Apart from Unbreakale Bonds being this year’s theme for our activities, it is also the title of a special anthology of fiction, photography and nonfiction from Eastern Africa and the UK diaspora. The anthology is edited by Bwesigye Bwa Mwesigire, Esther Mirembe and Sumayya Lee. This anthology is a part of the activities funded by the British Council nAnA grant.
About the Contributors
Acan Innocent Immaculate is a Ugandan speculative fiction writer who is also currently in her final year at the Makerere University School of Medicine, pursuing a Bachelor’s degree in Medicine and Surgery. She won the Writivism Short Story Prize in 2016, and has been published by AFREADA magazine, Omenana Magazine, and Brittle Paper. Her most recent works have appeared on Sooo Many Stories and in Selves: An Afro Anthology of Creative Nonfiction.
Amandla Mugisha Karungi is a wife and mother. She spends her weeks working as a Legal Associate in a commercial law firm. She spends 90% of her time thinking of things she wants to put in ink, things she wants to talk about on paper. She is her most authentic self when writing and hopes to write a great novel (or three) soon.
Asha Mohamed is a Somali born British Illustrator and short story writer. Both her art and stories focus on the inner-self and how it is affected by the external world. She is currently working on a children’s novel and is studying for a Masters in Psychology.
Barbara Wanjala is a Kenyan writer whose work appears in Chimurenga, Kwani?, Safe House: Explorations in Creative Nonfiction (Dundurn Books, 2016), among others. She was a 2016 Investigative Journalism Fellow with Africa Uncensored and a 2017 Gabriel García Márquez Cultural Journalism Fellow.
Beverly Akoyo Ochieng‘ is a reader and writer based in Nairobi. She co-hosts the literary podcast 2 Girls & A Pod and would like to be paid to read books and to be paid in books. Her literary reviews have been featured in The Magunga, The New Inquiry and Africa in Words.
Daniel Charles Msirikale is a travel and documentary photographer from Dar es Salaam, Tanzania. From the honeycomb hills of Cappadocia to the shimmering shores of Matema Beach, Daniel is driven by an insatiable hunger for capturing moments and telling stories. With a focus on Tanzania’s less explored landscapes, Daniel seeks for his photography to inspire Africans to explore their own backyards. His work has featured in Nomad Magazine, Go2 Africa Travel & Leisure Magazine, OkayAfrica, Tastemakers Africa, Afropunk and more.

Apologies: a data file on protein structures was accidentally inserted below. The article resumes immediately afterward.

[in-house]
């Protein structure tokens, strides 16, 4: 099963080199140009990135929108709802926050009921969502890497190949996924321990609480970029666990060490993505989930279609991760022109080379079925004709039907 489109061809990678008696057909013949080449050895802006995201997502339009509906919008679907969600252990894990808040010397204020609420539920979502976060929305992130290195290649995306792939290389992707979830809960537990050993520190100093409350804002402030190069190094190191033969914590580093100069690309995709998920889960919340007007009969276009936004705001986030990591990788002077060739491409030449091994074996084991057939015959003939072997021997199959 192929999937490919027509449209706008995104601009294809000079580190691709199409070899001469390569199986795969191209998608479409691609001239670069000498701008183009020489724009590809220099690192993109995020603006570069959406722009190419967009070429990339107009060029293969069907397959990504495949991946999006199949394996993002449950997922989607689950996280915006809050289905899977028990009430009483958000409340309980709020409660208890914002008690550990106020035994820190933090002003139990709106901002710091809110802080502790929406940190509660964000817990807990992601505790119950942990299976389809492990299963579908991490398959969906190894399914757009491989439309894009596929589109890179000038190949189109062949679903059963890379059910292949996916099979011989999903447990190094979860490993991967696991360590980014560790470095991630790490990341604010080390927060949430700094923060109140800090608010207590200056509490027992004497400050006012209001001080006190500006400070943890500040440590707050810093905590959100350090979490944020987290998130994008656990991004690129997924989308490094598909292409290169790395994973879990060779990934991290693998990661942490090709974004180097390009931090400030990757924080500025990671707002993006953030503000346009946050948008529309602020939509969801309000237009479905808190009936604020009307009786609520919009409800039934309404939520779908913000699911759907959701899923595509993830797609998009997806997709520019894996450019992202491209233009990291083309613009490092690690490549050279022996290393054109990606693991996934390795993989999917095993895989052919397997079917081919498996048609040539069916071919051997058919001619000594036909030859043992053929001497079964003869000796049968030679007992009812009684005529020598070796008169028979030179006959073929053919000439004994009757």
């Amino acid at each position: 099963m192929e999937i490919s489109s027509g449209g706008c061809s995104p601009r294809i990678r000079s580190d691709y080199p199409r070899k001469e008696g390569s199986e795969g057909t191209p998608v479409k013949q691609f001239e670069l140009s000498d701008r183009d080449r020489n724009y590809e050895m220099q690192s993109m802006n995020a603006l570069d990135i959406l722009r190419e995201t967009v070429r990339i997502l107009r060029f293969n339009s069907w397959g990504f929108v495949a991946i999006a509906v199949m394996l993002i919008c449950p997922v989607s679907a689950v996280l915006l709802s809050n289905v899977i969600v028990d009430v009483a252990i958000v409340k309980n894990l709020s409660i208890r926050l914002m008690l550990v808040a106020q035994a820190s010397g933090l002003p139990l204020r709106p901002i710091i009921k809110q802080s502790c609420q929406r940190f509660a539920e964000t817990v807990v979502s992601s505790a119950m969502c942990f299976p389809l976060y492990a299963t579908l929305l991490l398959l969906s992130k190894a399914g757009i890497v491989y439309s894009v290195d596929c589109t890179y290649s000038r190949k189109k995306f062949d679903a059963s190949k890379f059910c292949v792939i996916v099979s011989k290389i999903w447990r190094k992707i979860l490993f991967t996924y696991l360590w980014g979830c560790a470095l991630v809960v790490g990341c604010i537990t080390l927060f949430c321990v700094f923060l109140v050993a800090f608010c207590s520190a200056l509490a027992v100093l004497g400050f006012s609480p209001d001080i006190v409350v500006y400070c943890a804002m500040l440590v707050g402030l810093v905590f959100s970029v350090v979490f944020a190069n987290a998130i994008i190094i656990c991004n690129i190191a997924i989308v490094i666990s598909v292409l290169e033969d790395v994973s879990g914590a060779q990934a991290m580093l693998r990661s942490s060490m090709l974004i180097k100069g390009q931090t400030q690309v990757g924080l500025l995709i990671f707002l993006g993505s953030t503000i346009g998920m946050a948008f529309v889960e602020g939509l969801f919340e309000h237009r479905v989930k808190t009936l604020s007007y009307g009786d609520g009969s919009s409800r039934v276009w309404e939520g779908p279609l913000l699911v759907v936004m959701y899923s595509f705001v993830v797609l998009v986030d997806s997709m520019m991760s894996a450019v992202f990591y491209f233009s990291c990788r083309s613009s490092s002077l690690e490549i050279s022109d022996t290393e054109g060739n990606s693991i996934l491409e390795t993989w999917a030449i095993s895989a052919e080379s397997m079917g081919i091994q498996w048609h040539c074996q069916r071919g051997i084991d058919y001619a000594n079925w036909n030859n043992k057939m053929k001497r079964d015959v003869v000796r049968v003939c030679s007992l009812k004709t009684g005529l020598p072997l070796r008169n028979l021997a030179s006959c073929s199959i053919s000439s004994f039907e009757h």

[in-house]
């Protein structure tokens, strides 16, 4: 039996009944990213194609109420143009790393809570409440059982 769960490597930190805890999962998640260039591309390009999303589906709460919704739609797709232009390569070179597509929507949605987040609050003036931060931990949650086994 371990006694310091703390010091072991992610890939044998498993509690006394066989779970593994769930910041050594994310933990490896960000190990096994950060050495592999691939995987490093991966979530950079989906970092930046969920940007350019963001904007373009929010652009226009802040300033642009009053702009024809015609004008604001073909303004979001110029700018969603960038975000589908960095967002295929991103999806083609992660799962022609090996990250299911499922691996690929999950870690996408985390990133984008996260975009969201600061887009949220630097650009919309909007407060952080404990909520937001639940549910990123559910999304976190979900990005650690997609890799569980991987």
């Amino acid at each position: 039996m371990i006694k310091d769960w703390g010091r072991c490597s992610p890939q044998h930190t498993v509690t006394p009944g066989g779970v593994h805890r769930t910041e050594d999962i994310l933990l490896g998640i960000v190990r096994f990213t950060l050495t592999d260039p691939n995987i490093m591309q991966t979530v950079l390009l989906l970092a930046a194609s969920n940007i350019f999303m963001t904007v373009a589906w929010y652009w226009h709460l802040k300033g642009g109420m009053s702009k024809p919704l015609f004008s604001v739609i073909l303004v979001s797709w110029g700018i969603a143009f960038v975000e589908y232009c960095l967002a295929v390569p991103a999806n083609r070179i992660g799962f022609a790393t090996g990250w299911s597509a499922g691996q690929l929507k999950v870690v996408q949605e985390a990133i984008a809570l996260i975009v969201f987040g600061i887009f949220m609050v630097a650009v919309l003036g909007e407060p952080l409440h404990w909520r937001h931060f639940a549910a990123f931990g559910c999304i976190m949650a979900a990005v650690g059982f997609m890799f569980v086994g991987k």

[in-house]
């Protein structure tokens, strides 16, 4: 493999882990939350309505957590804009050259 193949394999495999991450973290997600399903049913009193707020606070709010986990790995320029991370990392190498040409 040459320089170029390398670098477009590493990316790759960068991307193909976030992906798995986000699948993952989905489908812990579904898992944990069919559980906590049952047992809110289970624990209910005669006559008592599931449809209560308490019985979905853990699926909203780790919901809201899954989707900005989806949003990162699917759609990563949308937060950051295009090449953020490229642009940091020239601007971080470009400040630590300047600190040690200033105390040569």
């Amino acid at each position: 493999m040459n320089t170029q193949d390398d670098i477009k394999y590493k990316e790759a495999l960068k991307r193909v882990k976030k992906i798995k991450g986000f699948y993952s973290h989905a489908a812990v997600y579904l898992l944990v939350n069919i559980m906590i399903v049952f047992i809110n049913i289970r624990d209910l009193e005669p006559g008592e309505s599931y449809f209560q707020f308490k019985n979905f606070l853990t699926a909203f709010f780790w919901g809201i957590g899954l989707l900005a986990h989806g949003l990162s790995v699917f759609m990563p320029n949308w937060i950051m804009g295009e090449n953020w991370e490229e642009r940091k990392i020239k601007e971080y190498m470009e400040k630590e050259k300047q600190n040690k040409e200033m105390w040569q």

Dayo Ntwari, a Rwandan-Nigerian writer, has been a fan of science fiction and fantasy since childhood. He enjoys writing stories inspired by African legends and myths. He believes Africa’s diverse histories, religions, spirituality and mythologies can serve as a never-ending treasure trove of inspiration for African science fiction and fantasy. He has been shortlisted for the Writivism Short Story Prize and the Huza Press Award. He has been longlisted for the Short Story Day Africa Prize. His work has also been published in Lightspeed Magazine. Dayo lives with his wife in Kigali, Rwanda, where he is currently working on his first novel. He also hopes to publish a collection of his short stories.
Kakinda Maria Birungi is the inaugural Nevender Fellow (2018) and attended the SuccessSpark Brand Retreat of 2018. She is also a contributor to the Odokonyero Anthology; a collection of short stories by emerging Ugandan writers. She was also shortlisted for the Babishai Niwe Poetry Award in 2016 and participated in Writing Our Worlds training for youth in debate, writing and speech in 2014. She writes in English and experiments with Luganda and French. She is also a lawyer by training.
Lucky Grace is a writer. Her short story The Weaving of Death is part of Redemption Song and other stories, the 2018 Caine Prize Anthology. Her short story Beyond Repair was shortlisted for the Huza Press 2016 Prize. Lucky is a 2018 African Writers Trust Publishing Fellow. She is a student at Mount Kenya University Rwanda in Bachelors of Arts in Communication and Mass Media. She is the content creator and social media manager of Huza Press, a publishing house based in Kigali and has handled Communications on the RadioBook Rwanda project. She is also the distribution manager for Pages, an online bookstore based in Kigali. She is an Amplify II Fellow at aKoma Media.
Lydia Kakwera Levy is the founder of Omusana Review, an online magazine that reviews African literature and culture. She earned a doctoral degree from the Department of African Studies at Howard University, where she specialized in African Cultural Development. Lydia continues to write and present scholarly articles. She has a forthcoming chapter on Richard Wright’s View on Africa that will be published by Nova Publishers. Lydia lives in London with her husband and two children. She enjoys traveling and attending plays in the city’s old theaters. Lydia can be contacted through her website Omusana Review.com and on Instagram at ugandanlydia.